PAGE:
Monday, 11 June 2012

Public Participation and Organizational Performance

Extracts from:
Neshkova, M and Guo, D. 2011, "Public Participation and Organizational Performance : Evidence from State Agencies", Journal of Public Administration Theory and Practice, OUP.

Public engagement in administration has been widely advocated by theorists and practitioners alike since 1950s to the present day.
  • According to democratic theorists (e.g., Dahl 1989; Urbinati and Warren 2008), the importance of public participation stems from the principle that those affected by public policies should have a meaningful and equal opportunity to influence policy outcomes. 
  • New  governance scholars emphasize ‘‘the collaborative nature of modern efforts to meet human needs’’ (Salamon 2002), and encourage public administrators to engage citizens in a more active manner. 

Nabatchi (2010) nicely summarizes the reasons why American public administration should strive to better engage citizens in the work of government:
(a) to promote and maintain democracy,
(b) to compensate for its long-stranding embrace of bureaucratic ethos, and
(c) to respond to the needs associated with the recent shift to network and collaborative governance.

Nonetheless, there are two theoretical perspectives about the effect of public participation on organizational performance.

Traditional Perspective
The traditional perspective holds that there is a trade-off between democratic and administrative decision making. As Gawthrop notes ‘‘The engines of bureaucracy and democracy run on different tracks, leaving from different stations and heading for different destinations’’ (1997, 205). Indeed, whereas democracy emphasizes participation, equality, and a bottom-up approach to decision making, bureaucracy values efficiency, hierarchy, and top-down decision making (Denhardt and Denhardt 2006).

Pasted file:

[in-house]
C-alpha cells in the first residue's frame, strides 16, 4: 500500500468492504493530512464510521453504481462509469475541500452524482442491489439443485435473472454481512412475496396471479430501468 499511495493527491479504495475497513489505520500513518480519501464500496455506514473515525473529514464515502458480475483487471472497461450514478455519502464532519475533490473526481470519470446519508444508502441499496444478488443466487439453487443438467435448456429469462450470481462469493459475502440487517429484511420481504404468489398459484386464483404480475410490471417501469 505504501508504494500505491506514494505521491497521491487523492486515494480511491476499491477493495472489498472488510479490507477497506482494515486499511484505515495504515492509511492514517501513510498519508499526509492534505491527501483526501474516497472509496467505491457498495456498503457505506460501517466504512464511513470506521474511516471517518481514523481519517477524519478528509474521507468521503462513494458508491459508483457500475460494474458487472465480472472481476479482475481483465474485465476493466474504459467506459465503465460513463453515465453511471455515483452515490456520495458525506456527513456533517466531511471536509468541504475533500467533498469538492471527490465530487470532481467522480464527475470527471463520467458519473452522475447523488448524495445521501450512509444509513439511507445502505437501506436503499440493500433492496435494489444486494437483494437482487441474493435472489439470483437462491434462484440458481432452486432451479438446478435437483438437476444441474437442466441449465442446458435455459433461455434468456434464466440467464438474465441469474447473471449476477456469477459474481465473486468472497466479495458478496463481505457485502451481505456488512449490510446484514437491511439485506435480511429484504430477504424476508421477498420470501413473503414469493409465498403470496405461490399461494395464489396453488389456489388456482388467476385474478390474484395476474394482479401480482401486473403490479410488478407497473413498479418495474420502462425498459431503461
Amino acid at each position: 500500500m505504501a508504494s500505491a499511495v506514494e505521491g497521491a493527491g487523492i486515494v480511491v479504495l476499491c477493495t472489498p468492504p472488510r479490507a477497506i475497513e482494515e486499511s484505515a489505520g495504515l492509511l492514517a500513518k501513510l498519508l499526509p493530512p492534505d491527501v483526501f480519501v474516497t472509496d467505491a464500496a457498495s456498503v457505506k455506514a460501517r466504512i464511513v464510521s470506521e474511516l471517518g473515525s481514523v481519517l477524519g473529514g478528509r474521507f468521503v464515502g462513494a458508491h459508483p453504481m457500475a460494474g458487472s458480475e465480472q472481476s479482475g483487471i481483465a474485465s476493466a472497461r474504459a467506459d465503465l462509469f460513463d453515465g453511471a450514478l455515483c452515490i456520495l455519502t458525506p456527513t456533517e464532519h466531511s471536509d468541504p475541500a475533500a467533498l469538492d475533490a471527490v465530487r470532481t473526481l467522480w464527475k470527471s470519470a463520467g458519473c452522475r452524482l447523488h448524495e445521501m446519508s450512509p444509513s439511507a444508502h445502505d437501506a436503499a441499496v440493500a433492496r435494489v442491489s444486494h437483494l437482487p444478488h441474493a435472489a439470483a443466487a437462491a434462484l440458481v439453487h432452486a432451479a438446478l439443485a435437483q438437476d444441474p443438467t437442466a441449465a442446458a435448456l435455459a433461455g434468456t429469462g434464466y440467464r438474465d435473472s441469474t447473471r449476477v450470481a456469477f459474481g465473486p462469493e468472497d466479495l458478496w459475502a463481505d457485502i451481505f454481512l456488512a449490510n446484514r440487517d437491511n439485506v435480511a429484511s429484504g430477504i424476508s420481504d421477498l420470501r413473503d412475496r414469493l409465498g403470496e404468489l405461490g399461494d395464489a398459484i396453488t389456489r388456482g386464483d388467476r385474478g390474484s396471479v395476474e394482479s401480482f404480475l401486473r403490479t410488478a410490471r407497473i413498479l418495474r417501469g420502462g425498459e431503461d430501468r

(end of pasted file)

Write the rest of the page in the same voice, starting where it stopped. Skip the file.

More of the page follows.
Consequently public administration scholars have long acknowledged the inherent tension between bureaucratic decision making and citizen participation (e.g., Gawthrop 1997). Administration of public policies is considered a professional pursuit requiring technical expertise to be executed in an efficient and effective manner. In fact, bureaucracy is thought to derive its legitimacy as a 'policymaker' from its expertise (Dahl 1989; Stivers 1990). In contrast, the public lacks specialized knowledge or policy expertise. Citizens are often reluctant to devote time and effort to understand the intricacies of public issues, as indicated by the chronic low attendance at public hearings, for instance. Further Kweit and Kweit note, "in the ideal bureaucracy, describe by Max Weber...bureaucratic decision making implies a centralization of authority.... In the ideal bureaucracy there is no place for citizen participation. Citizens lack technical expertise, are unfamiliar with bureaucratic routines, and are emotionally involved in issues rather being detached and rational. Citizens are outside the hierarchy and therefore hard to control. As a consequence, participation may increase the time needed to reach a decision as well as the level of conflict. The end result hampers the efficiency and rationality sought in the ideal bureaucracy’’ (1984, 235).

However, in democratic societies since the public ‘‘owns’’ the government, the people are the ultimate principals that delegate authority to policymakers—both elected and appointed. As Stivers notes, the